When I was competing in speech in high school I remember one speech very clearly: The young man got up in front of the room, faced the chalk board with his back to us and gave his entire speech in that position.
I remember being shocked. He was in a competition. What was he doing?
I believe he was not looking at us to help him deal with his nerves.
But I can tell you another thing he was doing … he was making his speech very forgettable. I have no recollection what his topic was. All I remember was spending 10 to 15 minutes looking at the back of his suit.
Eye contact helps bring your audience into your presentation. It helps make them feel engaged and, for some, validated. It helps your audience root for you and the success of your presentation.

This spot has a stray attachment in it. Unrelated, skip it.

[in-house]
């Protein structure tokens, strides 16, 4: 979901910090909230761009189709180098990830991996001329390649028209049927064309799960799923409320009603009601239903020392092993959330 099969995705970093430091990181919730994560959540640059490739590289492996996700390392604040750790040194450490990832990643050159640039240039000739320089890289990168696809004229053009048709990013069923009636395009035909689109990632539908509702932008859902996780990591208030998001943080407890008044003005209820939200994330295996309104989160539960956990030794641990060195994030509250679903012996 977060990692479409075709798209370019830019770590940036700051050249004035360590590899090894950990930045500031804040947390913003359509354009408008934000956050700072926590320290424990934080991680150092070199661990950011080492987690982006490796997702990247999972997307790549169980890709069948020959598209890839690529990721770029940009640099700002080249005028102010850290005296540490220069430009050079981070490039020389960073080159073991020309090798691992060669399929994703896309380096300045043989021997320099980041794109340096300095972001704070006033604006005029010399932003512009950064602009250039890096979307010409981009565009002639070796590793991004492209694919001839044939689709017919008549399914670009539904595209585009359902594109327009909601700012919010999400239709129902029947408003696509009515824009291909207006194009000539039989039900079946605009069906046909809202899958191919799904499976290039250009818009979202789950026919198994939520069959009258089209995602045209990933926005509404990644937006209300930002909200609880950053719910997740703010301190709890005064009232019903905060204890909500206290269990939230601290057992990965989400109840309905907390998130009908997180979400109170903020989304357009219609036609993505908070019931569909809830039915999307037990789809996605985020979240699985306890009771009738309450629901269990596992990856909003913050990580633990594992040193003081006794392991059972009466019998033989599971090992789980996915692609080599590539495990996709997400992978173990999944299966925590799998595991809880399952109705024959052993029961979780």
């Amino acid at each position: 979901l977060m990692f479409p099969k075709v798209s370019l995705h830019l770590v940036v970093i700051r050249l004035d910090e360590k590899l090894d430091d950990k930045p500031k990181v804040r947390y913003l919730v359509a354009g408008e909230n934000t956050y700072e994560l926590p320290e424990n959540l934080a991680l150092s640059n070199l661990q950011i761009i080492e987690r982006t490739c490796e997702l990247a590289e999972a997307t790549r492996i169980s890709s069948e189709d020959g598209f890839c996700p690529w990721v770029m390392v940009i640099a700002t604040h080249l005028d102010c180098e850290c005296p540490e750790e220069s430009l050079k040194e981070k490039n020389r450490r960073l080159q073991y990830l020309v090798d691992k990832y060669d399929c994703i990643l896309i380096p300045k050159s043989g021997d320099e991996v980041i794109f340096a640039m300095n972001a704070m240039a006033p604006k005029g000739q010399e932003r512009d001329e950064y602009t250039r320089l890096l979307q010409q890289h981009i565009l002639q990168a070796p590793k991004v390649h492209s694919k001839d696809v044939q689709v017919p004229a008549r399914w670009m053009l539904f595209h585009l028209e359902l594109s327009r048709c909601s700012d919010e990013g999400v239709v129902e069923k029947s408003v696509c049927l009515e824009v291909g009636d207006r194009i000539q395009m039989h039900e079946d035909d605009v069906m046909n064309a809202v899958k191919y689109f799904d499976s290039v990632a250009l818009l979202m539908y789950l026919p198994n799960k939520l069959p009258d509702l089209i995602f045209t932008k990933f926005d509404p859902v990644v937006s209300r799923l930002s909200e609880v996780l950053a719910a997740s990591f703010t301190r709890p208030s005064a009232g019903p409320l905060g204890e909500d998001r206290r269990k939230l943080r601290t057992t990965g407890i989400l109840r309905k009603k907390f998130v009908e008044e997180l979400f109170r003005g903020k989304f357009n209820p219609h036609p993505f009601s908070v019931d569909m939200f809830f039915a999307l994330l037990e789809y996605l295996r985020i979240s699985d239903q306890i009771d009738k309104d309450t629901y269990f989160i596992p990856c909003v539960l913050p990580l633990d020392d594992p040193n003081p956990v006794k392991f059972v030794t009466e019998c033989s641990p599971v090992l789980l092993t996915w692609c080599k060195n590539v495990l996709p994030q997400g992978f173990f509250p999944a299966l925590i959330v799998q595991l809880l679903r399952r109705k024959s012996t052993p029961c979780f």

But eye contact also seems to make so many speakers nervous.
There are ways to get around this. You can look at people’s foreheads instead of their eyes. When you’re up on stage, your audience won’t know the difference. In more intimate settings, I recommend glancing at the bridge of people’s noses. It is closer to their eyes so, again, they won’t know the difference.
These two tricks will help alleviate the anxiety caused by looking someone in the eye, while still having your audience experience eye contact.
Another tip: Don’t stare too long, while looking in each direction long enough. Scanning the room so swiftly that you never engage any one is just as ineffective as staring at one individual so long you make that person uncomfortable.